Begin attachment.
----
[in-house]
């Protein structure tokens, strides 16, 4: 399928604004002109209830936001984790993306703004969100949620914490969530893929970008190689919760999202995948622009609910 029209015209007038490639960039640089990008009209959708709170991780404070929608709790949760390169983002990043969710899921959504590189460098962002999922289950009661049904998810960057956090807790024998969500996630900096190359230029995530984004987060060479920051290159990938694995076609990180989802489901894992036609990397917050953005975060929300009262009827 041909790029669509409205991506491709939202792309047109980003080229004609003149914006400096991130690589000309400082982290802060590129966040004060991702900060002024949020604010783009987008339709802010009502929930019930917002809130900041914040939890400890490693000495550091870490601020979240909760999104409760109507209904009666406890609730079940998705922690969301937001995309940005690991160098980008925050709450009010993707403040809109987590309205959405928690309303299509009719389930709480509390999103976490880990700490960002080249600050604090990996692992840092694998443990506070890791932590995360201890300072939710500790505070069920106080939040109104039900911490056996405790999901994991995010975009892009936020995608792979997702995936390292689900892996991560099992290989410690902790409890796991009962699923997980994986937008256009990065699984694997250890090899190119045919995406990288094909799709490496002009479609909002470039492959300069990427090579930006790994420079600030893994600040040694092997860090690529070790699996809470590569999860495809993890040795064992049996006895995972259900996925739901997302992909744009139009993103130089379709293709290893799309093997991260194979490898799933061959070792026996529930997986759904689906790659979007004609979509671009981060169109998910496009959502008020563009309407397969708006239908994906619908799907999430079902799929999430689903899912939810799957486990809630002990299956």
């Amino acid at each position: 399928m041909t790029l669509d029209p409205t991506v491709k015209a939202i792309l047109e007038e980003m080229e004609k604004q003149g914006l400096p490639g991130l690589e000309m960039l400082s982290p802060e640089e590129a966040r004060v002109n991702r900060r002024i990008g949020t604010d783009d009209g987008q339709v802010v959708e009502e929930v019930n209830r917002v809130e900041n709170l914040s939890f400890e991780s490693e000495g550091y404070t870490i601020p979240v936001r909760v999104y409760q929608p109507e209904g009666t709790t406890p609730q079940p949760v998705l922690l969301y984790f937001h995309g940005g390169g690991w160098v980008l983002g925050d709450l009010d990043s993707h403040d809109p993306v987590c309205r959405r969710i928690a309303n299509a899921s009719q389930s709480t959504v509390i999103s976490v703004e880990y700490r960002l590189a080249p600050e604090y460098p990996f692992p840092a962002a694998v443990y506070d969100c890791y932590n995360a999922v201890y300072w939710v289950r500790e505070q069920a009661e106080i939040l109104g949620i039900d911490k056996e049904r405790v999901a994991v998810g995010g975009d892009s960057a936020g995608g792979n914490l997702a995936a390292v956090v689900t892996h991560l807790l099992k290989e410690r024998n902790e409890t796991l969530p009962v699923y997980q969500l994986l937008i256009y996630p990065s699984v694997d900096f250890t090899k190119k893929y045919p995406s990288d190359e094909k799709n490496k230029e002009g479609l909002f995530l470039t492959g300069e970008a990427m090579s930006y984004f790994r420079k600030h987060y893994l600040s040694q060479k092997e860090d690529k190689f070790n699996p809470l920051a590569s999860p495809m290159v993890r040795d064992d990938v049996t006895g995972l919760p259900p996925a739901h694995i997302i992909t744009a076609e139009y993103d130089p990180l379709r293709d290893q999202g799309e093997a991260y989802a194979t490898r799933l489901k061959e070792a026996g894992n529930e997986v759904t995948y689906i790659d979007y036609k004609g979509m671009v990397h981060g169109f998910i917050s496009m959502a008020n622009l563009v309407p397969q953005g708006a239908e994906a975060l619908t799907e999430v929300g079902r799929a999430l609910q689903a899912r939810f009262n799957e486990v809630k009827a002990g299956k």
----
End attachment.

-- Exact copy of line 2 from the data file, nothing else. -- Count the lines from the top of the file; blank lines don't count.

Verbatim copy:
């Protein structure tokens, strides 16, 4: 399928604004002109209830936001984790993306703004969100949620914490969530893929970008190689919760999202995948622009609910 029209015209007038490639960039640089990008009209959708709170991780404070929608709790949760390169983002990043969710899921959504590189460098962002999922289950009661049904998810960057956090807790024998969500996630900096190359230029995530984004987060060479920051290159990938694995076609990180989802489901894992036609990397917050953005975060929300009262009827 041909790029669509409205991506491709939202792309047109980003080229004609003149914006400096991130690589000309400082982290802060590129966040004060991702900060002024949020604010783009987008339709802010009502929930019930917002809130900041914040939890400890490693000495550091870490601020979240909760999104409760109507209904009666406890609730079940998705922690969301937001995309940005690991160098980008925050709450009010993707403040809109987590309205959405928690309303299509009719389930709480509390999103976490880990700490960002080249600050604090990996692992840092694998443990506070890791932590995360201890300072939710500790505070069920106080939040109104039900911490056996405790999901994991995010975009892009936020995608792979997702995936390292689900892996991560099992290989410690902790409890796991009962699923997980994986937008256009990065699984694997250890090899190119045919995406990288094909799709490496002009479609909002470039492959300069990427090579930006790994420079600030893994600040040694092997860090690529070790699996809470590569999860495809993890040795064992049996006895995972259900996925739901997302992909744009139009993103130089379709293709290893799309093997991260194979490898799933061959070792026996529930997986759904689906790659979007004609979509671009981060169109998910496009959502008020563009309407397969708006239908994906619908799907999430079902799929999430689903899912939810799957486990809630002990299956």